Growing up in Southeast Asia, the seventh month of the Lunar calendar was a strange time of the year. Buddhists and Taoists believe that during this period, the King of Hell would release the ghosts or spirits in his domain to wander the mortal world, seeking food and entertainment. People were told to be especially careful around the time of the Hungry Ghosts Festival, because wandering spirits could sometimes visit the living.
Being neither Buddhist or Taoist, I seldom paid attention to these beliefs. But everything has been different this year. These are sad and worrying times. As the weeks neared the Ghost Month, I have felt that everything around me was being shrouded or getting blurry around the edges. Just slightly off-kilter.
Not long before the Ghost Month, I had a dream about my childhood home in Singapore. I had not dreamed about the place in years. It showed the bedroom at the back of the Queenstown flat, next to the kitchen. The walls were a buttercup yellow, or maybe it was the morning sun coming in from the window on the left.
I was lying on my back on the single bed, with the doorway to the right. Someone - I took to be my elder sister - was getting into the other bed, placed against the wall adjoining the kitchen. She tugged at the sheets near my feet.
At first, I thought she was just straightening them. But she was trying to pull them off and so I told her to cut it out. Still not saying a word, she grabbed my left foot so hard that the pain woke me up.
Sitting up in bed, I saw a small dark figure in the bedroom, over to my right. Could it be something that followed me out of my dream, or was it the cause of my pain? Silently calling on the Powers-That-Be, or guardian spirit who might be at hand, I told the shadow to go away. Two loud cracks came from the glass door out the back. Like someone had clapped a command, in dismissal.
When I turned on the bedside lamp, there was no shadow in the room. But my left foot was so sore that I had to rub at it for at least five minutes. When the pain persisted, I went into the bathroom to check my foot in better light. It was distinctively swollen, bigger than the right foot. On the right foot however, was a small round bruise, the size of an Australian five-cent piece, like a finger mark.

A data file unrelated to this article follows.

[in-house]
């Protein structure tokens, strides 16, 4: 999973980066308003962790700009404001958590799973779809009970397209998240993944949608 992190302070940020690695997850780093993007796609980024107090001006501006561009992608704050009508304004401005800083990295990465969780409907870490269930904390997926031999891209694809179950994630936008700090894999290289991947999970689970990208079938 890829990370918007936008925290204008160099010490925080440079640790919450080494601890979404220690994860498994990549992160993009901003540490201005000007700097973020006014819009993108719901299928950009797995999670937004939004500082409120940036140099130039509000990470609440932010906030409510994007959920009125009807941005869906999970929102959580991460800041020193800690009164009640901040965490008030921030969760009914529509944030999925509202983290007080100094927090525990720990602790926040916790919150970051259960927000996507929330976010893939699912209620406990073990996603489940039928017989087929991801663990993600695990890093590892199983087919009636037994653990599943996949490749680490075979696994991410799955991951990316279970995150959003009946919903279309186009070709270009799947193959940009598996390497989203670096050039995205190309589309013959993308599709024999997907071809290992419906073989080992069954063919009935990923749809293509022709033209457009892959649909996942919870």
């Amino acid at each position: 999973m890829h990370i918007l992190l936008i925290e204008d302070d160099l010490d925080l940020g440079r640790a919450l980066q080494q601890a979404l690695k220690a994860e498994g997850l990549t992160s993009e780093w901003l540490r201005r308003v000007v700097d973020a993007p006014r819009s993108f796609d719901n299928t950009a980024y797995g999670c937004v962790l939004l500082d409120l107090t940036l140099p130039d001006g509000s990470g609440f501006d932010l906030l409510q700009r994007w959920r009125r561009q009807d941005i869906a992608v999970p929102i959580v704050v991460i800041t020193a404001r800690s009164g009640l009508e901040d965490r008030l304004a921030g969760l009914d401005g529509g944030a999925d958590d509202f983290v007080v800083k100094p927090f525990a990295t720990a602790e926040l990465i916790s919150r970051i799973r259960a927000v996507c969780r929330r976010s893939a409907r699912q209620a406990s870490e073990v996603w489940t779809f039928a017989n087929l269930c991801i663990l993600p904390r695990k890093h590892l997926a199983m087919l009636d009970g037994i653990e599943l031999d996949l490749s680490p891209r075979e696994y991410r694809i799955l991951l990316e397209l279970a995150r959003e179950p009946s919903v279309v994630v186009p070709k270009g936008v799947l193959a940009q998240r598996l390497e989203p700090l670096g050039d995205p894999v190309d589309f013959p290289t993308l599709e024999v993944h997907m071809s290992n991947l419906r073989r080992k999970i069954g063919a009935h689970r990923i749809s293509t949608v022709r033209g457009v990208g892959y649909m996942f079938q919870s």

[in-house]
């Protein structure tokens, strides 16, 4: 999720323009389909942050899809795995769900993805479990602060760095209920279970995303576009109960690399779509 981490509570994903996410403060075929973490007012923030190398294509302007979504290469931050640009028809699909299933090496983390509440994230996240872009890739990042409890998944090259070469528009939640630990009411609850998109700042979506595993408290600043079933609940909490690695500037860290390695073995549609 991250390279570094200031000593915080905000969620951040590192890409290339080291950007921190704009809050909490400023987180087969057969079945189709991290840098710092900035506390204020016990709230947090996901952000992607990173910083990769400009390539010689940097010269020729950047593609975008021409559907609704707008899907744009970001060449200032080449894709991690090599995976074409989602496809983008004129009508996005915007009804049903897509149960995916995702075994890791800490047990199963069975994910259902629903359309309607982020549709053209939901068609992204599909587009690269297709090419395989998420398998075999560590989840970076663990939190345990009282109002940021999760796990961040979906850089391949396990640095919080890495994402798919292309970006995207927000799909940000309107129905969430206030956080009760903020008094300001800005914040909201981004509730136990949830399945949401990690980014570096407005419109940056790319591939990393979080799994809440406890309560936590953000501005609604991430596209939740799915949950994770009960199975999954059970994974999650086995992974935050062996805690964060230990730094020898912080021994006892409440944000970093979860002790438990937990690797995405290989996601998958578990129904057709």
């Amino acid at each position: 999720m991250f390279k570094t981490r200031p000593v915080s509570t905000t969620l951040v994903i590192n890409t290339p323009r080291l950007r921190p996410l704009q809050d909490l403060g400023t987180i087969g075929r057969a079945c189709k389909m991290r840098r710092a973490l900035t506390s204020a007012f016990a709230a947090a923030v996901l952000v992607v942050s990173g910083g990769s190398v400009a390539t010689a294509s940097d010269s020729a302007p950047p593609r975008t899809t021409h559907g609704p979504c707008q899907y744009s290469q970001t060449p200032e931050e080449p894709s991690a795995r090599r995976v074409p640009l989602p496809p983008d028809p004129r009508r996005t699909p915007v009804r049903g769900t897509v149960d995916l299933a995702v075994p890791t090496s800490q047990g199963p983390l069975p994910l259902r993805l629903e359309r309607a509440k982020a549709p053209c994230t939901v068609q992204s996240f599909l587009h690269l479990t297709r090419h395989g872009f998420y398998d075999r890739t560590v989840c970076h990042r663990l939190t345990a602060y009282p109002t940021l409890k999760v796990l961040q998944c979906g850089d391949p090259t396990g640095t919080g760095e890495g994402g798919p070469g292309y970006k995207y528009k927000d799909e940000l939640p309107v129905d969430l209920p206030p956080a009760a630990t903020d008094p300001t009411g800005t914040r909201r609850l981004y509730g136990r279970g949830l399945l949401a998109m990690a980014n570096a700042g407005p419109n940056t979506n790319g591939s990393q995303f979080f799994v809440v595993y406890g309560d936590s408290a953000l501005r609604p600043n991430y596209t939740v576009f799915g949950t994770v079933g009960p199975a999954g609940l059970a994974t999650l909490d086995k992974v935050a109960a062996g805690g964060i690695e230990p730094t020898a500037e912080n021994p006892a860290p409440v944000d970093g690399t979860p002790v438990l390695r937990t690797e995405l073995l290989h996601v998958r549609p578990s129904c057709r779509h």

My husband, Rex slept through everything, though he did remember being roused briefly by the sound of crackling glass. Later that day, I messaged a friend about it. He was of the opinion that a guardian spirit could have come at my call and promptly took care of my unwelcome visitor. When he said that, the same glass door went CRACK... A coincidence?
Some days later, I was washing up at the kitchen sink in the morning, when I saw something moving across the granite countertop. A large blue flask with a glass on top of it, was moving to the right. I could gauge that they had shifted a whole inch because they were right in front of the knife block.
Lifting up the flask and the glass, I checked if it was wet at its base or if there was water on the kitchen counter. The flask and granite surface were both dry to my touch.
Just as I was looking in that direction where the flask had been, an empty vanilla essence bottle and two small plastic containers moved an inch to the right. The little tubs were stacked on top of each other and did not topple. I had the distinct impression that someone was there, trying to get my attention.
This struck me as quite a feat because the flask by itself was rather heavy. I said: 'Cool. Neat trick.'
But now that I was paying attention, nothing else happened. I did think it odd that the empty IXL jam jar sitting on the edge of the sink was not moved at all. Like someone was taking care not to break anything.
The following morning, my cousin from Singapore emailed that my much-loved Aunty May had passed away in Hong Kong. Allowing for the time difference, I estimated that it was close to the time I saw the items moving at the kitchen sink.
Aunty May was my mother's eldest sister, who had been like a second mother to her when they were growing up in post-War Singapore. She had been a strong-willed personality, a vibrant spirit and full of energy. Her actions had always been sincere and her advice down-to-earth.
A wave of sadness came over me as I was sitting at my laptop, thinking how much she would be missed. Then, I smelled sandalwood.
The scent of sandalwood always makes me think of a Buddhist temple, meditation and things of the spirit. As if someone had lit incense sticks to pray at a shrine or family altar. But as far as I know, none of my neighbours would be burning incense.
It comforts me to think that Aunty May came back to say goodbye.